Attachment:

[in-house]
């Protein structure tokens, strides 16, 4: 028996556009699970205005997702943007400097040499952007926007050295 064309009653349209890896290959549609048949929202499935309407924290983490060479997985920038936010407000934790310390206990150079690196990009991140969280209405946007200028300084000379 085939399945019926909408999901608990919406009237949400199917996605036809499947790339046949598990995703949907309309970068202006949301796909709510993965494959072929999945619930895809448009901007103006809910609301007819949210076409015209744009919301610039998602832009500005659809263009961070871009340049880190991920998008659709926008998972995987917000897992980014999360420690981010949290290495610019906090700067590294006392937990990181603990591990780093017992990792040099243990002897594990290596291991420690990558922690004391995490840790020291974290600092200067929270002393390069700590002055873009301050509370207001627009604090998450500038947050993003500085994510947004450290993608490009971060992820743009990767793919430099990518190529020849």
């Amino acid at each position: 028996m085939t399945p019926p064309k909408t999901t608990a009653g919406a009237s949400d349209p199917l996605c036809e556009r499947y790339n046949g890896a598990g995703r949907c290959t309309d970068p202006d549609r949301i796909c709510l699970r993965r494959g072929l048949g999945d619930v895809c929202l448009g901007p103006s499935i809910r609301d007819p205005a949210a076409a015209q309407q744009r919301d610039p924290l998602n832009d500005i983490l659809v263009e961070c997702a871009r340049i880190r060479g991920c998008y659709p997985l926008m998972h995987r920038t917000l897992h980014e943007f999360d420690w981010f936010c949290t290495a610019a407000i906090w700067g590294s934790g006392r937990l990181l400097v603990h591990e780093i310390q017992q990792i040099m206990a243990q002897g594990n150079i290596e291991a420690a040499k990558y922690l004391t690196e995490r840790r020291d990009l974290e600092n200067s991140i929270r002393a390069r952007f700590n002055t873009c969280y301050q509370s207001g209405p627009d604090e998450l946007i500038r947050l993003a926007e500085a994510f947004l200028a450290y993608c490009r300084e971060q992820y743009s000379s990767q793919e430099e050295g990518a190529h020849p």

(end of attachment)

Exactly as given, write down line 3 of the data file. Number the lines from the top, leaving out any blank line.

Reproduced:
């Amino acid at each position: 028996m085939t399945p019926p064309k909408t999901t608990a009653g919406a009237s949400d349209p199917l996605c036809e556009r499947y790339n046949g890896a598990g995703r949907c290959t309309d970068p202006d549609r949301i796909c709510l699970r993965r494959g072929l048949g999945d619930v895809c929202l448009g901007p103006s499935i809910r609301d007819p205005a949210a076409a015209q309407q744009r919301d610039p924290l998602n832009d500005i983490l659809v263009e961070c997702a871009r340049i880190r060479g991920c998008y659709p997985l926008m998972h995987r920038t917000l897992h980014e943007f999360d420690w981010f936010c949290t290495a610019a407000i906090w700067g590294s934790g006392r937990l990181l400097v603990h591990e780093i310390q017992q990792i040099m206990a243990q002897g594990n150079i290596e291991a420690a040499k990558y922690l004391t690196e995490r840790r020291d990009l974290e600092n200067s991140i929270r002393a390069r952007f700590n002055t873009c969280y301050q509370s207001g209405p627009d604090e998450l946007i500038r947050l993003a926007e500085a994510f947004l200028a450290y993608c490009r300084e971060q992820y743009s000379s990767q793919e430099e050295g990518a190529h020849p």